Half Moon Lake's
(St.Paul Pioneer Press 8-13-11)
People are swimming, even snorkeling, in Half Moon Lake again.
Anglers report for the first time that they can see fish swimming several feet down in the lake.
Competitor, in the Eau Claire Triathlon have swum in the lake the past two years.
All this in a formerly green lake that by midsummer used to be so clogged with curly-leaf pondweed, an invasive aquatic weed, that even paddling a canoe was a chore in many areas.
Credit for the turnaround goes to a two-pronged effort. It started with three years of spring herbicide treatments of curly-leaf pondweed, followed this summer by a chemical treatment with alum to seal the nutrient phosphorus in the bottom sediments, said Phil Fieber, director of the city's Parks, Recreation and Forestry Department.
"Absolutely it's better, as the result of the herbicide that's knocked down most of the curly-leaf pondweed and the alum," Fieber said.
"We've had requests for triathlons out there," he said. "From talking with the anglers, they've noticed the difference. They can see fish. They can see the bottom — not everywhere, but more than they could in the past."
City and state Department of Natural Resources officials hoped that by eliminating most of the curly-leaf pond-weed, they would create space for native aquatic plants to return, and that seems to be happening, Fieber said.
The native plant elodea has had a growth spurt in parts of the lake, he said. It's growing so well that the city might have to bring back the weed cutter, Fieber said, but that's a better problem to have than the invasive plants that used to take over.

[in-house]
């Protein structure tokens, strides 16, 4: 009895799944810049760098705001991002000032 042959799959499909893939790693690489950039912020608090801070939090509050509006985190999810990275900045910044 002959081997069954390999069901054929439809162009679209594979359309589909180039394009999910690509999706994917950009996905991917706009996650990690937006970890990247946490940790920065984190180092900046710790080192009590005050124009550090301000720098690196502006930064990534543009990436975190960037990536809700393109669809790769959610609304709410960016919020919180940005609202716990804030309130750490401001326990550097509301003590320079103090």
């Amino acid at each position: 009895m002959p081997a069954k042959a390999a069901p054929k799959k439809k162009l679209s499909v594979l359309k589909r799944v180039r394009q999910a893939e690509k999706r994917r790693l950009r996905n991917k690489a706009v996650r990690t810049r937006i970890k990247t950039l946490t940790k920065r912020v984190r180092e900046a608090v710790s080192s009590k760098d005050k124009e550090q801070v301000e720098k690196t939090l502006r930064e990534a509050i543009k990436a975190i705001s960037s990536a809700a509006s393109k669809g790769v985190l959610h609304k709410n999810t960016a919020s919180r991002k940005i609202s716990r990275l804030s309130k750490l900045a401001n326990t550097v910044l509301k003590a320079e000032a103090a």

"It's better to have elodea in August and September, rather than curly-leaf pondweed all year long," he said.
The elodea is a better habitat for fish than the pondweed, Fieber said.
The herbicide treatments have been administered in the spring, timed to kill the early-growing pondweed before the native plants start growing, officials said.
Aaron Carlson, a research assistant with the U.S. Army Corps of Engineers who has been sampling the lake every other week with ecologist Bill James, agreed the increase in the clarity of the lake, was noticeable.
"It's definitely a lot clearer than it's been in years past," he said. "It almost looks like Lake Superior when you look into it."
Chlorophyll values, a measure of algae, are a lot lower now. Phosphorus levels in the water also have been lower.
Carlson said he and James haven’t done any statistical analysis of the measurements they've taken yet.